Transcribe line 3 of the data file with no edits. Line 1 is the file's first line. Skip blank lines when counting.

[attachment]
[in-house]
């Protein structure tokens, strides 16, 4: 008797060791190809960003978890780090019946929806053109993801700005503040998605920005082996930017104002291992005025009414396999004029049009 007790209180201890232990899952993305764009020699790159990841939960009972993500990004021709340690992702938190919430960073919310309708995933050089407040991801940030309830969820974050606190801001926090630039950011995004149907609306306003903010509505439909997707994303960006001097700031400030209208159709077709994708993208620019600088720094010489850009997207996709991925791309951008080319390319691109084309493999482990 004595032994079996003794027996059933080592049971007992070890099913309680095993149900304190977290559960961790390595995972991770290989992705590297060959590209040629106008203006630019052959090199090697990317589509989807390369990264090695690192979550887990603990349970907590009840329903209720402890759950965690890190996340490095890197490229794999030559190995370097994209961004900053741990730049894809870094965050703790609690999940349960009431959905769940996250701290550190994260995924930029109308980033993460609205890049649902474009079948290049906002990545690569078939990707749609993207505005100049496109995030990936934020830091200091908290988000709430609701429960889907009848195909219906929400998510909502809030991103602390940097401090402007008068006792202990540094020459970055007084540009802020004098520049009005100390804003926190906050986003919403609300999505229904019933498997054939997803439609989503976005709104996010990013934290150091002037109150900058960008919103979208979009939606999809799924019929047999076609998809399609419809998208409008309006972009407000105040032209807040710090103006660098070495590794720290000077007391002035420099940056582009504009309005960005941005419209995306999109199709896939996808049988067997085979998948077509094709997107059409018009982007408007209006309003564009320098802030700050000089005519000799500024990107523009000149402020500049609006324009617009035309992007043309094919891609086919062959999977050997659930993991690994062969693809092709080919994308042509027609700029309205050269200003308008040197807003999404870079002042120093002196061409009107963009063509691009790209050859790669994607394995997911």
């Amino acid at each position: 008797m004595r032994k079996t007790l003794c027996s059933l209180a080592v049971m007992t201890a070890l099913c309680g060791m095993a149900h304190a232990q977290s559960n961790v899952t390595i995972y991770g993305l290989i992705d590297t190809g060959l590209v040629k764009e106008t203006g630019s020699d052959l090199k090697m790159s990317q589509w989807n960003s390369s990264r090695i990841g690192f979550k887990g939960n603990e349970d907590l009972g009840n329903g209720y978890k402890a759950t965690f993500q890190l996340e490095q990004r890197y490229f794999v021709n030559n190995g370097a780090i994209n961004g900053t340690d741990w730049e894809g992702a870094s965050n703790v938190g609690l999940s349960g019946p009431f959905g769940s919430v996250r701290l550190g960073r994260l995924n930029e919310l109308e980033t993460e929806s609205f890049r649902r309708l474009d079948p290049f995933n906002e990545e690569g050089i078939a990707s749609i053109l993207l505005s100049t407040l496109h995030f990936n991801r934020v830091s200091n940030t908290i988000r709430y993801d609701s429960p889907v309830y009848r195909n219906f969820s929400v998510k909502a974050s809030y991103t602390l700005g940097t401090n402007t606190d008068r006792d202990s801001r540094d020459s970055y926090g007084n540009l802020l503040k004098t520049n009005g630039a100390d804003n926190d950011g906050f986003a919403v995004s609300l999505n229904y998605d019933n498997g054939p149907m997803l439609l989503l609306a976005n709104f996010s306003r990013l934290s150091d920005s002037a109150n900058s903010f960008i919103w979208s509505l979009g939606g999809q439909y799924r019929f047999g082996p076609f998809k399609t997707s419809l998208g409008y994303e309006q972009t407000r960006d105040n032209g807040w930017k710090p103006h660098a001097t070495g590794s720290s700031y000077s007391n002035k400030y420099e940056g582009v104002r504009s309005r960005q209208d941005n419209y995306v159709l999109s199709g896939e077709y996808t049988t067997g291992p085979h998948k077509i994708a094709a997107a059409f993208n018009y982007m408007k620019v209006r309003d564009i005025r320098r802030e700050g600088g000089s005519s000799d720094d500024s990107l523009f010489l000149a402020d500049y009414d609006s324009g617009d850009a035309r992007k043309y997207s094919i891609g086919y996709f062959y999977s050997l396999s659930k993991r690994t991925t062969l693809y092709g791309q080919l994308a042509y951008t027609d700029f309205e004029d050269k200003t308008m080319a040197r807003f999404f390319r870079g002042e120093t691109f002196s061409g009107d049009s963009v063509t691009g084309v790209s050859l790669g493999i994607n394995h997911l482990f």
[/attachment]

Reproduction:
């Amino acid at each position: 008797m004595r032994k079996t007790l003794c027996s059933l209180a080592v049971m007992t201890a070890l099913c309680g060791m095993a149900h304190a232990q977290s559960n961790v899952t390595i995972y991770g993305l290989i992705d590297t190809g060959l590209v040629k764009e106008t203006g630019s020699d052959l090199k090697m790159s990317q589509w989807n960003s390369s990264r090695i990841g690192f979550k887990g939960n603990e349970d907590l009972g009840n329903g209720y978890k402890a759950t965690f993500q890190l996340e490095q990004r890197y490229f794999v021709n030559n190995g370097a780090i994209n961004g900053t340690d741990w730049e894809g992702a870094s965050n703790v938190g609690l999940s349960g019946p009431f959905g769940s919430v996250r701290l550190g960073r994260l995924n930029e919310l109308e980033t993460e929806s609205f890049r649902r309708l474009d079948p290049f995933n906002e990545e690569g050089i078939a990707s749609i053109l993207l505005s100049t407040l496109h995030f990936n991801r934020v830091s200091n940030t908290i988000r709430y993801d609701s429960p889907v309830y009848r195909n219906f969820s929400v998510k909502a974050s809030y991103t602390l700005g940097t401090n402007t606190d008068r006792d202990s801001r540094d020459s970055y926090g007084n540009l802020l503040k004098t520049n009005g630039a100390d804003n926190d950011g906050f986003a919403v995004s609300l999505n229904y998605d019933n498997g054939p149907m997803l439609l989503l609306a976005n709104f996010s306003r990013l934290s150091d920005s002037a109150n900058s903010f960008i919103w979208s509505l979009g939606g999809q439909y799924r019929f047999g082996p076609f998809k399609t997707s419809l998208g409008y994303e309006q972009t407000r960006d105040n032209g807040w930017k710090p103006h660098a001097t070495g590794s720290s700031y000077s007391n002035k400030y420099e940056g582009v104002r504009s309005r960005q209208d941005n419209y995306v159709l999109s199709g896939e077709y996808t049988t067997g291992p085979h998948k077509i994708a094709a997107a059409f993208n018009y982007m408007k620019v209006r309003d564009i005025r320098r802030e700050g600088g000089s005519s000799d720094d500024s990107l523009f010489l000149a402020d500049y009414d609006s324009g617009d850009a035309r992007k043309y997207s094919i891609g086919y996709f062959y999977s050997l396999s659930k993991r690994t991925t062969l693809y092709g791309q080919l994308a042509y951008t027609d700029f309205e004029d050269k200003t308008m080319a040197r807003f999404f390319r870079g002042e120093t691109f002196s061409g009107d049009s963009v063509t691009g084309v790209s050859l790669g493999i994607n394995h997911l482990f």